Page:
DIY Vacuum Table Enhances PCB Milling

CNC milling a copper-clad board is an effective way to create a PCB by cutting away copper to form traces instead of etching it away chemically, and [loska] has improved that process further with his DIY PCB vacuum table. The small unit will accommodate a 100 x 80 mm board size, which was not chosen by accident. That’s the maximum board size that the free version of Eagle CAD will process.

When it comes to milling PCBs, double-sided tape or toe clamps are easy solutions to holding down a board, but [loska]’s unit has purpose behind its added features. The rigid aluminum base and vacuum help ensure the board is pulled completely flat and held secure without any need for external fasteners or adhesives. It’s even liquid-proof, should cutting fluid be used during the process. Also, the four raised pegs provide a way to reliably make double-sided PCBs. By using a blank with holes to match the pegs, the board’s position can be precisely controlled, ensuring that the back side of the board is cut to match the front. Holes if required are drilled in a separate process by using a thin wasteboard.

Milling copper-clad boards is becoming more accessible every year; if you’re intrigued by the idea our own [Adil Malik] provided an excellent walkthrough of the workflow and requirements for milling instead of etching.

18 thoughts on “DIY Vacuum Table Enhances PCB Milling

  1. If you use a thin layer of particle board between the cob and the vacuum plate as a spoil board the air will go through it and pull the pcb down. Then you can drill with the same setup.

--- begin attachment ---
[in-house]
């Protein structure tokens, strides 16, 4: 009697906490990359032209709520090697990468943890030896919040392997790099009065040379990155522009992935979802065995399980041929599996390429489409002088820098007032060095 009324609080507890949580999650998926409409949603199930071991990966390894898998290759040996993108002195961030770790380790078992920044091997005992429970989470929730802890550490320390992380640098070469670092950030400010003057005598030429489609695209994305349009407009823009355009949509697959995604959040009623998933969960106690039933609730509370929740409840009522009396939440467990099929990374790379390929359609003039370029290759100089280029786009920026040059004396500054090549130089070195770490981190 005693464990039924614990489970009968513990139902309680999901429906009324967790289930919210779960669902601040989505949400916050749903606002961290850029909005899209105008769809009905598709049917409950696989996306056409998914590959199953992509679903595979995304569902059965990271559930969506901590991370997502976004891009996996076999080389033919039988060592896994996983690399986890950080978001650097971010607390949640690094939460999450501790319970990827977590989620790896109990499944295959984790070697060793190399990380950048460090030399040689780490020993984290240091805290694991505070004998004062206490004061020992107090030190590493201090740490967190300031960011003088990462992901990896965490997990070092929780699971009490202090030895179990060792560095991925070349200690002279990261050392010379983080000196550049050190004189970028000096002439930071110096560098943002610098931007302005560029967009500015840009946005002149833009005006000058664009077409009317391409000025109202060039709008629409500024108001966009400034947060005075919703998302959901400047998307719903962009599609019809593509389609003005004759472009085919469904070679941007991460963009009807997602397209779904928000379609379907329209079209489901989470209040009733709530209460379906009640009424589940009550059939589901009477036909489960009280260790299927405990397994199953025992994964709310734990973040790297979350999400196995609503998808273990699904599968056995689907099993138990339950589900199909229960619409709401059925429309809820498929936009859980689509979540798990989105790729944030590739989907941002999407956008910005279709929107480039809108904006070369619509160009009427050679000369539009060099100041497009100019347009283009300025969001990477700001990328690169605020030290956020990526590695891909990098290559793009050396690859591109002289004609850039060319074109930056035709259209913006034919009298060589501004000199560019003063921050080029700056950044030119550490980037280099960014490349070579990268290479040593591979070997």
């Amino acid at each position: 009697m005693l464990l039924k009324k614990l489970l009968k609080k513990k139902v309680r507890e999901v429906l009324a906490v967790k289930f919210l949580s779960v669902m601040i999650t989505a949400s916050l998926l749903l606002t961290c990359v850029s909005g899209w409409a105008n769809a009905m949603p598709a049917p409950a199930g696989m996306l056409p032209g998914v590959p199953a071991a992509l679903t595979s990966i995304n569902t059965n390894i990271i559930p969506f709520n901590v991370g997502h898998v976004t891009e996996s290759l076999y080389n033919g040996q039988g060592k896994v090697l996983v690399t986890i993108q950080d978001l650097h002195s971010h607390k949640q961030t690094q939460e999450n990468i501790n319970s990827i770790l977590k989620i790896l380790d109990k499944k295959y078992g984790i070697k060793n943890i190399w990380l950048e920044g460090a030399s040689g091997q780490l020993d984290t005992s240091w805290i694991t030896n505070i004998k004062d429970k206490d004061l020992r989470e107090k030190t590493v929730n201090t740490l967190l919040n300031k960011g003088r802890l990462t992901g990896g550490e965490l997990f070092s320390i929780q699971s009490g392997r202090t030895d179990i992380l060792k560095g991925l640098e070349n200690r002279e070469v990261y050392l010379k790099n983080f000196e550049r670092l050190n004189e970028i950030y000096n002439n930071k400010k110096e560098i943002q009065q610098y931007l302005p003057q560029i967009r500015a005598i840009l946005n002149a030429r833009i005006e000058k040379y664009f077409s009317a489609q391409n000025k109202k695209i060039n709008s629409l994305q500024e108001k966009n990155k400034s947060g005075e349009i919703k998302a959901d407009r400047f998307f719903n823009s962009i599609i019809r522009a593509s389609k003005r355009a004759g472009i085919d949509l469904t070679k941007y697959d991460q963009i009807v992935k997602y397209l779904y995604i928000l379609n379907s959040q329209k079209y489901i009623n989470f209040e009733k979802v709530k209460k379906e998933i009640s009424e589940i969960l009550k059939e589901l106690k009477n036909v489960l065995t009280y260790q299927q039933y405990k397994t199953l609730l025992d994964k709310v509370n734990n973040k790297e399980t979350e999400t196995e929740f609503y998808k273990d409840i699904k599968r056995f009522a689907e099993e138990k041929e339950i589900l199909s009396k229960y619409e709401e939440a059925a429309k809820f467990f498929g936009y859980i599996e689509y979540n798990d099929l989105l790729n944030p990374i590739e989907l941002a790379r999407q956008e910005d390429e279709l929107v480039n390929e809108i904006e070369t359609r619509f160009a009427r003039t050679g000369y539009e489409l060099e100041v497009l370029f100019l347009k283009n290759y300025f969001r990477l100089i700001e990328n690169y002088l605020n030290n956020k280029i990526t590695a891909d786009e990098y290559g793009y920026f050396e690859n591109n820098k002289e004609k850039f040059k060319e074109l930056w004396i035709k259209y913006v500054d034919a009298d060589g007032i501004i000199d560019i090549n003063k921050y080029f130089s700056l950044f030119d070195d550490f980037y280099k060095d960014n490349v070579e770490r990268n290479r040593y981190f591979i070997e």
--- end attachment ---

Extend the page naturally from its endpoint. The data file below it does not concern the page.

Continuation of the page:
FWIW, you don’t need the o-ring. We build vacuum chucks for pcb and they are just a plate with a ton of little holes in it. Use paper or more pcb material to fill the unused areas.

    1. Was going to be my suggestion too. The main benefit of CNC PCB production is the drilling of holes. It’s much faster to photo etch a board, but then you must drill the holes by hand. CNCing takes a long time and results in a lower quality result than photo etch, but saves time and annoyance when it comes to drilling.

  2. A friend on mine runs a company supplying profession vacuum tables. They use machined sintered aluminium powder blocks as the porous contact surface. Really weird stuff as it’s hard to see the minute holes, just looks like alu.

  3. Sorry. It was a ncet thought 10 years ago but sheesh i just placed an order for prototype boards in china and no way i can beat the price by milling. 5 different boards 1 was 4 layer various sizes one was 276mm_x_140mm, 10 of each all for 135$ including shipping. Yes i have a 5 axis cnc mill but not worth my time to mess with making boards.

    1. Faster workflow has value, too. It may not be possible to compete on price for finished boards, but milling your own absolutely beats ordering from a fab house in China for turnaround time.

    2. With good software you can go from design to board in a few minutes with a mill. For iterative protoyping that is hard to beat with any out of house manufacturing. You can go through several designs within a day instead of weeks.

        1. Where I work, it’s: build the board, hand to the engineer, he tests it, finds instability the sim didn’t show, hands me a new schematic, I build a new board, now because it works better coupling between miso and mosi is messing up communications, so I build a new one with more ground between them, someone makes a mistake and blows up a trace, I cut another… We’ve gone through six design iterations in a day, a number of times, and few of the iterations would have been avoided through more thought, because it’s brand-new silicon and we don’t know what it’ll do.